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Intra-Stream Traffic Differentiation and Resource Allocation for Video Teleconferencing in LTE
Research Paper / Feb 2014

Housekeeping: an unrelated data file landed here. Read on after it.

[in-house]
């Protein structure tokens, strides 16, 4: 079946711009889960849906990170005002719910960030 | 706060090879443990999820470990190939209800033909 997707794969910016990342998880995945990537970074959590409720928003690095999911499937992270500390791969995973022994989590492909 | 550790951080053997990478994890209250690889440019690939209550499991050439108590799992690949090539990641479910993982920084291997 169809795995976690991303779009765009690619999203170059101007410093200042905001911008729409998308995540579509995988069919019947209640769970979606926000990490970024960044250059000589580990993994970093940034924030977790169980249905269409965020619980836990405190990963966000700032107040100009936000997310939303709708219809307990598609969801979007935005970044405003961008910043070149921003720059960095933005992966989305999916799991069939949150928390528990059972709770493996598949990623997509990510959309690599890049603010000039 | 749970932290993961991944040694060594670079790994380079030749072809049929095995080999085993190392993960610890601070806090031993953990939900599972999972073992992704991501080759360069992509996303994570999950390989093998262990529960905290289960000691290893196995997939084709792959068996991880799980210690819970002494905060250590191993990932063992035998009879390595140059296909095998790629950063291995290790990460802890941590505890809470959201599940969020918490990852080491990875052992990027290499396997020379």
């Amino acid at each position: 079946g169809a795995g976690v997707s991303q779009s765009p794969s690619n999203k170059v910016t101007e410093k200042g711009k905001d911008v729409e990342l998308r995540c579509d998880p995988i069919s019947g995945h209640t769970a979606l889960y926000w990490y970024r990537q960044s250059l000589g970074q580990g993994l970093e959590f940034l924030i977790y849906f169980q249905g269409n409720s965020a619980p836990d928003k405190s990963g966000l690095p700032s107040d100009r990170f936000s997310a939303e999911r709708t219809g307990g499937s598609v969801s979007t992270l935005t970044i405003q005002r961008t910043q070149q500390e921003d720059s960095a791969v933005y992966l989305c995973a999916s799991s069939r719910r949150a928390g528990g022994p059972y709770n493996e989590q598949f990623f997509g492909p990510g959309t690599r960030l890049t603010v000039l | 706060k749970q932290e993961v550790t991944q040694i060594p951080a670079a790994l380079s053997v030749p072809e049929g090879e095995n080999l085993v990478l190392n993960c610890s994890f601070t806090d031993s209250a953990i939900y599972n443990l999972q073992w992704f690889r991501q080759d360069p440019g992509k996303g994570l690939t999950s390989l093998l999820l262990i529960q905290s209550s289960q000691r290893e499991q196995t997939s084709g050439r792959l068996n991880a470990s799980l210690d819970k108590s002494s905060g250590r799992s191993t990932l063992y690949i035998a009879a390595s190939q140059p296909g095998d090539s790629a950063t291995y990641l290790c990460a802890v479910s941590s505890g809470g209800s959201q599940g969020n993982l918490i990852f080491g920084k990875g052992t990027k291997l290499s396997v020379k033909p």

Intra-Stream Traffic Differentiation and Resource Allocation for Video Teleconferencing in LTE Systems A. Balasubramanian∗, L. Ma∗, A. Rapaport†, W. Liu†, G. Sternberg†, and A. Zeira∗ ∗ Interdigital Communications, Inc., San Diego, CA 92121, USA {anantharaman.balasubramanian,, ariela.zeira} † Interdigital Communications, Inc., King of Prussia, PA 19406, USA {weimin.liu, avi.rapaport, gregory.sternberg} Abstract—This paper considers a downlink LTE system where a basestation (eNodeB) is serving video traffic (generated possibly due to video teleconferencing applications) to many users in a cell. The video traffic is separated into multiple sub-streams (logical channels) based on the coding structure or priority of video packets. The objective is to maximize video quality by servicing appropriate video sub-streams and users while taking into account the resource constrained wireless channel. It is shown that one can obtain significant gains in video quality by determining the quality of service (QoS) parameters on a per sub-stream basis, rather than in ‘user-based’ approach where all the sub-streams are lumped into one single stream. Motivated by video teleconferencing applications, we provide simulation results for the case where video traffic is separated into logical channels based on a Hierarchical-P encoding structure. Furthermore, we demonstrate the gains in video quality that can be obtained by allocating resources across logical channels. With the exploding growth in mobile video traffic expected to happen in 4G systems, this study suggests potential benefits of a logical channel based approach as compared to conventional user-based schemes. Index Terms—Video aware scheduling, QoS, LTE, Hierarchical-P. I. INTRODUCTION There has been a rapid growth in mobile multimedia traf- fic recently due to various reasons such as introduction of smart phones like the iPhone, and iPad among others. These devices are endowed with advanced multimedia capabilities like video streaming, high resolution display and the ability to support interactive applications like video conferencing and video chatting. The increased availability of advanced mobile multimedia devices is matched by a plethora of video enabled applications that are available in the market such as Facetime which enables video display along with conventional voice calls. This explosion in multimedia traffic is likely to continue and Cisco [1] has predicted that mobile traffic will be dominated by video which will exceed 90% of the global consumer traffic in a few years [2]. Although 4G systems (such as LTE, LTE-A) can deliver higher data rates than their counterpart 3G/2G systems, the rate of video traffic explosion as predicted by Cisco [1], could easily outgrow the MMSP’13, Sept. 30 - Oct. 2, 2013, Pula (Sardinia), Italy. 978-1-4799-0125-8/13/$31.00 c©2013 IEEE. increased capacity offered by such systems. Moreover video teleconferencing over mobile networks are constrained due to the strict latency requirements imposed by such applications. It is typical to add redundancy into video bitstreams to combat packet losses in the network. The fact that the video packets are not equally important due to different levels of redundancy, presents an opportunity for the network to differentiate video packets intelligently to optimize video quality. We briefly review related work. In [3], authors propose scheduling policies for LTE systems, but do not consider video traffic. Liebl et al., [4] have proposed a scheduling scheme where, by knowing the future channel behavior, transmission of video packets to users with favorable channel conditions is performed until a deadline approaches. The problem with this approach is that, it may not always be possible to precisely know the future channel state (for example, if the users have high mobility). A content aware utility function is maximized as the scheduling performance metric in [5] for streaming based applications, while this paper focuses on video tele- conferencing applications which are real-time based. Video delivery over LTE systems have been considered in [6] and [7] wherein video is considered as a single stream. However, the proposed work in this paper address video traffic differ- entiation whereby video traffic is modeled as multiple video sub-streams based on the characteristics of video, such as the video coding structure. In [8], sub-stream based scheduling is performed, however the authors have considered a Multimedia Broadcast and Multicast (MBMS) scenario in LTE, whereas the proposed scheme in this paper is for unicast scenarios. Our main contribution is to propose a scheme by which video traffic is separated into logical channels (sub-streams) based on video characteristics such as the video coding structure, more specifically based on the impact of packet loss on the video quality. Then, a logical channel based resource allocation policy (scheduling policy) is designed that considers a sub-stream in the order of priority, and services users taking into account multiuser diversity, fairness and QoS metrics. It is important to emphasize that the fairness and QoS metrics are considered on a sub-stream basis rather than by lumping all the sub-streams into one. Furthermore, wireless resources are allocated to lower priority sub-streams only after allocating MMSP2013076 just enough resources for higher priority sub-streams. The remainder of this paper is organized as follows. Section II contains the video and wireless system model. In Section III we propose a method for separating a video flow into multiple sub-streams and a logical channel based (sub-stream based) resource allocation policy. Section IV discusses the simulation results. Finally, Section V concludes the paper. II. SYSTEM MODEL Motivated by real time video applications, we consider an end-to-end system such as video tele-conferencing (for example, supported by the RTP/UDP protocol). We assume that the losses between the packet gateway and eNodeB are negligible (which is typically the case). Therefore, the focus of this paper is on the link between eNodeB and UE air interface. A. Video Coding Structure It is assumed that video is encoded according to a hierarchical-P structure [9]. Fig.1 shows three layers of hi- erarchy (numbered 1 through 3) where layer-2 frames are predicted from layer-1, while layer-3 are predicted from layer- 1 and layer-2. The impact of losing a layer-1 frame is quite large, because losing such a frame affects all subsequent frames across all layers. A layer-2 frame is less important than a layer-1 frame because the impact of losing a layer-2 frame affects only a layer-3 frame. Similarly, layer-3 frames are the least important. As such, it makes sense to prioritize video frames in accordance with the impact of their loss. This leads to layer-1 frames being higher priority than layer-2 frames, etc. This encoding structure provides flexibility in adapting to network conditions aside from its error resilience properties and its attractiveness for video conferencing applications. For example, layer-3 frames can be dropped thus halving the frame rate (and the bit rate) without significantly affecting the video quality, as layer-3 frames are not used for prediction. More details on the properties of the hierarchical-P structure can be found in [9]. I (1) P (3) P (3) P (2) P (1) P (3) P (3) P (2) P (1) P (3) P (3) P (2) P (1) Fig. 1: Hierarchical-P video encoding structure As described above, the hierarchical-P coding structure provides a way to model a single video stream into multiple sub-streams depending on which layer the video frame belongs to. For example, sub-stream-1 can be thought of containing the layer-1 video frames shown in Fig.1 etc. The benefit of this approach is that the sub-stream separation performed at the application layer can be preserved as they pass through the LTE protocol stack to the MAC layer where priority-based resource allocation could be performed. This adaptability makes the proposed scheme suitable for implementation in existing 3GPP systems. B. Wireless Model We consider an LTE cellular network with an eNodeB serv- ing N active wireless users with a SU-MIMO (4x2) antenna configuration. As shown in Fig. 2, there is a transmit buffer for every user at the eNodeB that contains L logical channels (1, 2 . . . L), that stores video packets of appropriate layers in the order of decreasing importance. A logical channel is an information stream dedicated to the transfer of a specific type of information over the radio interface [10]. Logical Channels are provided on top of the MAC layer. Each user can have multiple logical channels. However, traffic on these logical channels is mapped into the same single physical channel. The system bandwidth is divided into m physical resource blocks (PRBs) which are further divided into M subbands with (M − 1) subbands each having p = ⌈m M ⌉ consecutive PRBs, and one subband having (m− (M − 1)p) consecutive PRBs [11]. The eNodeB can allocate M subbands to N users in the system every transmission time interval (TTI) of 1ms. Each subband can be allocated to one or more logical channels to at most one user every TTI. We do not assume an infinitely backlogged transmit buffer model in this paper (that is, there are time instants during which there may not be any data to transmit). It is important to note that the presence of multiple logical channels in each user’s transmit buffer gives additional freedom to allocate subbands based on fairness, and the buffer occupancy of each logical channel as opposed to lumping all the logical channels together and considering it as one entity. For every subband, a user-dependent channel quality indicator eNodeB (Scheduler) Logical Channel-1 Logical Channel-L User-1 . . . . . . Logical Channel-1 Logical Channel-L User-N UE-1 UE-N . . . . Fig. 2: Wireless System Model (CQI) that is indicative of channel conditions is assumed to be known at the eNodeB in addition to user-dependent rank and precoding matrix. Furthermore, the eNodeB always chooses spatial multiplexing mode whenever the rank of the channel is greater than one. III. PROPOSED SCHEME As described in Sec. II-A, one can model a video stream as composed of multiple sub-streams based on the impact of MMSP2013077 packet loss on the video quality which in turn depends on the video coding structure. The encoded video bitstream is separated into multiple sub-streams by assigning distinct port numbers to each layer of the video coding hierachy (shown in Fig.1), thereby creating several sub-streams of a single video flow. For each sub-stream, which is identified by the IP 5-tuples (source address, destination address, source port number, destination port number, and the protocol number), an EPS bearer is created and associated with a QoS Class Identifier (QCI). These EPS bearers are then mapped one-to- one to radio bearers and subsequently to logical channels. At the MAC layer, the separation of the video traffic will be preserved. In this process, there is no need to change the existing 3GPP standard. Fig.2 shows an example where encoded video is separated into, L = 3 sub-streams (logical channels) as it enters each user’s transmit buffer. The eNodeB chooses packets from logical channels and delivers them to the appropriate users through an error prone wireless channel. 1 2 3 0 0.5 1 1.5 2 2.5 3 3.5 4 4.5 Hierarchical P temporal layer (Logical Channel) Av er ag e PS NR L os s (dB ) QP=30 QP=27 QP=24 Fig. 3: Average PSNR loss due to a packet loss in different logical channels Similar to the approach in [3], we can define an objective function accounting for the importance of packets belonging to different logical channels, and formulate the problem of op- timizing the video quality as a integer programming problem. Our formulation will include the one in [3] as a special case. As the problem in [3] is NP-hard, so would be our formulation. Therefore, instead of trying to find an approximation algorithm for the problem of optimizing a pre-defined objective function with various constraints, we design an algorithm based on the characteristics of video traffic and then show that the algorithm does reasonably well in achieving the goal of enhancing the video quality. Fig.3 shows the average peak signal-to-noise ratio (PSNR) loss of a decoded video sequence due to a packet loss from each of the logical channels for several Quantization Parameters (QPs). It is clear that the PSNR loss due to packet loss from logical channel-1 is much higher than that of other logical channels. From the error propagation characteristic of different layers of video frames discussed in [9], and the PSNR loss characteristics depicted in Fig.3, one of the possibilities would be to look at a strict priority based scheduling scheme where resources (subbands) are allocated so as to meet the requirements for logical channel-1, and use the remaining resources (if available) for lower priority logical channels. Another advantage in employing this approach is that it enables us to compute the fairness, and QoS metrics at the logical channel level which provides finer granularity, instead of having to compute these metrics coarsely by lumping all the logical channels together and treating it as one entity. We show that this simple scheme indeed gives us significant gains when compared with the state-of-the-art scheduling schemes. Let Rci,j represent the number of bits transmitted from the j th logical channel of user-i in subband c. Let R˜i,j(t) denote user-i’s exponentially weighted moving average throughput from logical channel-j achieved until TTI t, which is calcu- lated as: R˜i,j(t) = (1− α)R˜i,j(t− 1) + α ∑ c R˜ci,j(t− 1) (1) where R˜ci,j denotes the data successfully delivered in subband c from the j th logical channel of ith user’s buffer, and α denotes the averaging constant. The proposed scheme considers a logical channel-j (in the order of decreasing priority) for all the users in the system at a given TTI and allocates a subband c to user-k that satisfies the following: k = argmax i Pi,j Qi,j r c i (2) Here Pi,j represents the proportional fairness (PF) weight for logical channel-j of user-i, which is calculated as Pi,j = 1/R˜i,j , where R˜i,j is computed according to (1) (t omitted for simplicity), Qi,j represents the head of line (HOL) delay for logical channel-j of user-i and rci represents the amount of data that can be transmitted in the current TTI for user-i in subband c, which can be obtained from the user-dependent CQI reported for this subband. For ease of notation, we do not explicitly show the dependence of k on j, c in (2). Since we do not assume an infinitely backlogged transmit buffer in this paper, it is possible that for user-k, logical channel-j may not have any packets to transmit, while logical channel- (j +1) might have some, in which case subband c would not be allocated to user-k, but instead to the next best user that satisfies (2). The detailed algorithm is outlined in the next page. As can be seen, the intuition behind the logical channel based resource allocation algorithm is simple: We begin by considering the first logical channel (logical channel-1) of all users in the system and allocate only the required amount of resources. If any resources remain unused, then we consider the next logical channel (i.e., logical channel-2) of all the users, and this process is repeated until there are no resources left. Every time a logical channel-j (j = 1, 2, . . . L) is considered, the resources need to be shared among the N users in the system. Furthermore, it is important to note that although we assign one subband to a user for transmission of packets in logical channel-j (as in line:13 of the algorithm), it is possible that the allocated subband could be used for MMSP2013078 Algorithm Logical Channel Based Scheduling 1: Let S = {1, 2 . . .M} denote the subbands in the system. 2: Let Bi,j denote the amount of data waiting to be trans- mitted in logical channel-j of user-i from eNodeB. 3: ∀ i, j: Ei,j = 0 denotes the estimated amount of data serviced from logical channel-j of user-i. 4: for logical channel, j = 1, 2, . . . L do 5: Let U = {1, 2 . . .N} denote the users in the system. 6: for every subband c ∈ S do 7: select the best user, k ∈ U according to equation (2). 8: if Bk,j ≤ Ek,j then 9: // Do not consider this user for this subband 10: U ← U \ {k}. 11: rck = 0. Goto step (7). 12: else 13: Assign subband c to user k chosen in step (7). 14: S ← S \ {c} 15: end if 16: Update Ek,j ← Ek,j + rck 17: end for 18: end for carrying packets from logical channel-k, where k > j. This is because, once all packets are serviced from logical channel-j, and given the fact that a subband can be allocated to at most one user in a SU-MIMO system, a natural strategy would be to service packets from logical channels higher than j (provided the subband capacity is high enough to carry packets from logical channels higher than j), in order to make the best use of the assigned subband. IV. SIMULATION RESULTS AND DISCUSSION Simulations were performed on a system-level simulator for the LTE air-interface with abstractions of the application, transport, medium access control, and the physical layers built on MATLAB platform. A SU-MIMO, 4x2 system was considered with the following system parameters [11]: band- width:10MHz, number of physical resource blocks:50, number of subbands:7 with 38 wireless users in the cell randomly distributed and α = 0.0029 (refer (1)). The eNodeB services video traffic from logical channels which contains the appro- priate layer packets as explained in Sections II-A and sends it to the users. It should be noted that the ability of the eNodeB to allocate only the required amount of resources (subbbands) to service a particular logical channel of a user depends on estimating the rate admitted by the subband. This can be calculated by jointly considering the user-dependent CQI of the subband (which determines the modulation, coding and transmit block size) and the rank of the channel. For the case when multiple subbands are assigned to a logical channel of a particular user, the rate is estimated using the Exponential Effecitve SINR Mapping (EESM) method [11]. Each user decodes the frames that are received in error using frame-copy based error concealment (where frames that are received in error or lost are copied from the previous frame). The PSNR of the decoded frames was chosen to be the perfor- mance metric for evaluating different schemes. Furthermore it is assumed that a packet is lost if it is not transmitted within its delay constraint (in practical LTE systems, the delay limit for the eNodeB to UE link is normally kept below 50ms). We have compared our logical channel based scheduling algorithm with the resource allocation algorithm proposed for video delivery over LTE systems in [6], in addition to the well- known, state-of-art algorithms like proportional fair (PF), and Maximum Largest Weighted Delay First scheme (MLWDF). In particular, the resource allocation scheme in [6] is used in our multiple logical channel setting (which we henceforth call ‘LuoLC’ algorithm) that allocates a subband to user-k that satisfies: k = argmax i ( W ai + argmax j W bi,j − W c i ) (3) where W ai represents the normalized channel rate admitted by the subband for the ith user, W bi,j = (HOLDelay)i,j QosDelaymax j , denotes the HOL delay of the ith user in the jth logical channel (HOLDelayi,j) normalized by the maximum QoS delay that can be tolerated by the jth logical channel (QosDelaymaxj ), and W ci represents the normalized exponentially weighted moving average throughput for user-i, calculated in the same way as (1). We have also considered a variant of MLWDF algorithm which takes into account the logical channels (which we henceforth call MLWDFLC) wherein the HOL delay of a user is taken to be the maximum of the HOL delay of all its logical channels. This scheme ensures that users that have any of their logical channels backlogged (as compared to others) are given more priority. More specifically, in MLWDFLC, for a subband c, we choose user-k that satisfies: k = argmax i Pi ( argmax j Qi,j ) rci where Pi is the PF weight of user-i, calculated as Pi = 1/R˜i, where R˜i denotes the exponentially weighted moving average throughput obtained by lumping all the logical channels, and Qi,j , r c i are as described in Section III. 10 15 20 25 30 35 40 45 0 0.1 0.2 0.3 0.4 0.5 0.6 0.7 0.8 0.9 1 Frame PSNR (dB) CD F PF MLWDF MLWDFLC LC LuoLC Fig. 4: Cumulative distribution of the decoded frame PSNR for Soccer sequence. MMSP2013079 Fig.4 and Fig.5 depict the cumulative distribution of the decoded PSNR of all frames of all the users in the system for various schemes for the soccer (delay constraint of 50ms) and foreman sequences (delay constraint of 30ms) respectively. It is clear that the logical channel approach gives significant and consistent gains over the other algorithms. To see why 10 15 20 25 30 35 40 45 0 0.1 0.2 0.3 0.4 0.5 0.6 0.7 0.8 0.9 1 Frame PSNR (dB) CD F PF MLWDF MLWDFLC LC LuoLC Fig. 5: Cumulative distribution of the decoded frame PSNR for Foreman sequence Foreman Soccer 0 2 4 6 8 10 12 14 16 18 20 Pa ck et L os s R at e (% ) MLWDFLC LuoLC LC Fig. 6: Logical channel-1 rate of packet loss due to congestion this should be the case, Fig.6 shows the packet loss rate due to congestion (that is, the percentage of packets dropped at the transmitter due to violation of the delay constraint) in logical channel-1 for different sequences. It is clear that the LC approach has far less packet loss than the LuoLC and MLWDFLC (congestion losses for individual logical channels are not applicable for PF and MLWDF as all the logical channels are lumped together). However, it should be noted that the packet loss rate of other logical channels are higher for the LC scheme than LuoLC and MLWDFLC. This is due to the fact that LC approach uses the importance of the video packets in allocating resources to users (and to the logical channels) exhibiting this phenomenon which proves beneficial in improving the video quality. It is instructive to see that the gains in soccer sequence is higher than that of foreman. For example, in the case of soccer sequence there is a 12dB gain for the median user between LC and MLWDF, while there is none for the foreman sequence. This is because there is less dependency among the frames in soccer sequence (due to high motion) as compared to foreman, making the error concealment less effective for soccer than foreman. V. CONCLUSION This paper has considered real-time video delivery over LTE systems wherein traffic differentiation of a video stream is first performed by separating it into multiple sub-streams (logical channels) based on video coding structure, more specifically based on the impact of packet loss on the video quality. Resources are then allocated in which parameters of interest are considered on a logical channel basis to service users. Simulation results show that the combination of traffic differentiation and logical channel based resource allocation scheme provides significant gains compared to the state-of- the-art algorithms. The proposed scheme becomes very useful especially for applications such as video teleconferencing and can be easily adopted in existing 3GPP systems. With the rapid increase in video traffic expected to happen, this study demonstrates the potential benefits that can be obtained by the proposed scheme. 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